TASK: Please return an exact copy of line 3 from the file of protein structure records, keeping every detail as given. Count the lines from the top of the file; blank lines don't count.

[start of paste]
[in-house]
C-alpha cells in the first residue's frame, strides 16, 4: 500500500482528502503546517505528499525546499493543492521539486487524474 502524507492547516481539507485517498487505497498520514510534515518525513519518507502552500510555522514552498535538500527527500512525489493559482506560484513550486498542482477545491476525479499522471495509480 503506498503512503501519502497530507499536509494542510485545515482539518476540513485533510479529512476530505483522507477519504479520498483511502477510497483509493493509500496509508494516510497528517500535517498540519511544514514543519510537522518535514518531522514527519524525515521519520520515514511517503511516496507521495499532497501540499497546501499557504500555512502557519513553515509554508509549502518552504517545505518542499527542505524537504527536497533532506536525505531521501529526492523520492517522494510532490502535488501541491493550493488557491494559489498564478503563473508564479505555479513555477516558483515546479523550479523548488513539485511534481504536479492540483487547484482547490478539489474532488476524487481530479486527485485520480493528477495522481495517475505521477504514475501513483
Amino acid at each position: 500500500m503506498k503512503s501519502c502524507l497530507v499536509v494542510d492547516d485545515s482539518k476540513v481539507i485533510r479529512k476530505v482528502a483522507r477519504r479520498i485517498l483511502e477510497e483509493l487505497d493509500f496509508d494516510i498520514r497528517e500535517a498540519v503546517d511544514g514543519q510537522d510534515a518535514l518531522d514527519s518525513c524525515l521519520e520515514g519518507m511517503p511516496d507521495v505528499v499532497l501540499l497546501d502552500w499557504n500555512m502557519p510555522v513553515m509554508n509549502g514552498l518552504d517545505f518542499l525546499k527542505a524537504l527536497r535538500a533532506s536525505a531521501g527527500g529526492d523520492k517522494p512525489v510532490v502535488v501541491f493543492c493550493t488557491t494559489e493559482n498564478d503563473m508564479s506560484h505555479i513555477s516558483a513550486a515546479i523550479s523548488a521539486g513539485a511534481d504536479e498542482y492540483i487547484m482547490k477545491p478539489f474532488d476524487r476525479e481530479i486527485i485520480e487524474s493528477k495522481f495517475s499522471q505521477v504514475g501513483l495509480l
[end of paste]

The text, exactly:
Amino acid at each position: 500500500m503506498k503512503s501519502c502524507l497530507v499536509v494542510d492547516d485545515s482539518k476540513v481539507i485533510r479529512k476530505v482528502a483522507r477519504r479520498i485517498l483511502e477510497e483509493l487505497d493509500f496509508d494516510i498520514r497528517e500535517a498540519v503546517d511544514g514543519q510537522d510534515a518535514l518531522d514527519s518525513c524525515l521519520e520515514g519518507m511517503p511516496d507521495v505528499v499532497l501540499l497546501d502552500w499557504n500555512m502557519p510555522v513553515m509554508n509549502g514552498l518552504d517545505f518542499l525546499k527542505a524537504l527536497r535538500a533532506s536525505a531521501g527527500g529526492d523520492k517522494p512525489v510532490v502535488v501541491f493543492c493550493t488557491t494559489e493559482n498564478d503563473m508564479s506560484h505555479i513555477s516558483a513550486a515546479i523550479s523548488a521539486g513539485a511534481d504536479e498542482y492540483i487547484m482547490k477545491p478539489f474532488d476524487r476525479e481530479i486527485i485520480e487524474s493528477k495522481f495517475s499522471q505521477v504514475g501513483l495509480l